There is little doubt that today’s world can get pretty complicated at times, given our easy access to the information highways that can occasionally lead us down a perilous path of misinformation.

Most people yearn for the good old days when things were more cut and dried in their lives. I tend to agree with this basic conclusion, but there are exceptions to the rule, including the vintage vehicle hobby, because less information did not necessarily mean accurate information back in the day.

I used to rely heavily on paper print publications like daily newspaper want ads, weekly buy/sell periodicals, and monthly automotive magazines dedicated to the old car hobby in search of the vintage rides of my dreams. The sellers offered a very basic view of the old car or truck, mostly in a written description with a contact phone number in the ad. Sometimes the magazines would include a grainy picture that was usually an automotive version of the famous Loch Ness monster photo in terms of clarity.

Therefore, potential buyers had to rely heavily upon the written information followed by a phone conversation with the sellers. It was an uncomplicated process, but it relied too heavily upon the honesty and/or accuracy of the seller on the other end of the phone.

A prospective buyer had to decide whether to take a trip to see the vintage vehicle in person. The decision was easy if the seller lived in the area, but the process got more complicated by the mile if the vehicle was located outside of the buyer’s community.

I speak from experience on this matter because I took too many road trips to see vehicles that were not as advertised in the paper publications. One vehicle ad comes to mind because the car was the wrong year, a fact that did not seem to matter to its owner. Plus, it was several hours away from my home, so I will never get back my time from the hunt for my concept of an ideal old car at that point in my life.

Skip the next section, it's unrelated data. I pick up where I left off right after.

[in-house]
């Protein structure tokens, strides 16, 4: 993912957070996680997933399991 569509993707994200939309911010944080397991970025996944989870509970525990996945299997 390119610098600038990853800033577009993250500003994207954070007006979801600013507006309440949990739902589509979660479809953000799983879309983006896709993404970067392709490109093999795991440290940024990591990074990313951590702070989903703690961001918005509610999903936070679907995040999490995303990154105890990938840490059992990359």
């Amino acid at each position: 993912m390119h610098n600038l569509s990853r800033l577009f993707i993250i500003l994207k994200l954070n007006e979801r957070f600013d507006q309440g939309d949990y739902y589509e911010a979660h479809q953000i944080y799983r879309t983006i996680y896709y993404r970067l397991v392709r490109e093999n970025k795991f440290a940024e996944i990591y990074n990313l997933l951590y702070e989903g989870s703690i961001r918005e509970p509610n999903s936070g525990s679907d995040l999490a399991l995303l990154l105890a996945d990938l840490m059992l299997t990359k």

The ideal car was advertised in a paper buy/sell publication as a 1967 Dodge Coronet 500 two-door hardtop. I was a big fan of the 1967 Coronet 500 because my brother-in-law purchased one brand-new and I really like the look of the ’67 edition.

The 1966 Dodge Coronet 500 was very similar to the ’67 version, but it had some important cosmetic differences on the front and back end that were not as appealing to me-plus my brother-in-law never owned a 1966 Coronet, so it was 1967 or nothing for me.

The trip took me several hours south of my home through a major city and into a rural area south of the big city. The guy opened the garage door, and I immediately spotted the back end of a 1966 Dodge Coronet 500 instead of the advertised 1967 version.

I was not happy when I saw the car and told the guy I would not have driven that many miles on the road for a ’66 Coronet. His personality bordered heavily on a nether region in the human anatomy, so he responded with “What’s the difference?”-not an acceptable answer for me at the time-or even now for that matter. We parted ways on very bad terms, but he did adjust his ad to a 1966 Coronet the next week. Lesson learned for both of us.

There were some great car deals available back in the dark ages before the dawn of digital photo ads, but car guys really had to trust the information provided by the seller. Come to think of it, car guys also really have to trust the information (and photos) provided by a 21st century seller even if he does have pics because they may be photoshopped-or worse–he may not even own the car.

BY: Jim Sutherland

Jim Sutherland is a veteran automotive writer whose work has been published by many major print and online publications. The list includes Calgary Herald, The Truth About Cars, Red Deer Advocate, RPM Magazine, Edmonton Journal, Montreal Gazette, Windsor Star, Vancouver Province, and Post Media Wheels Section.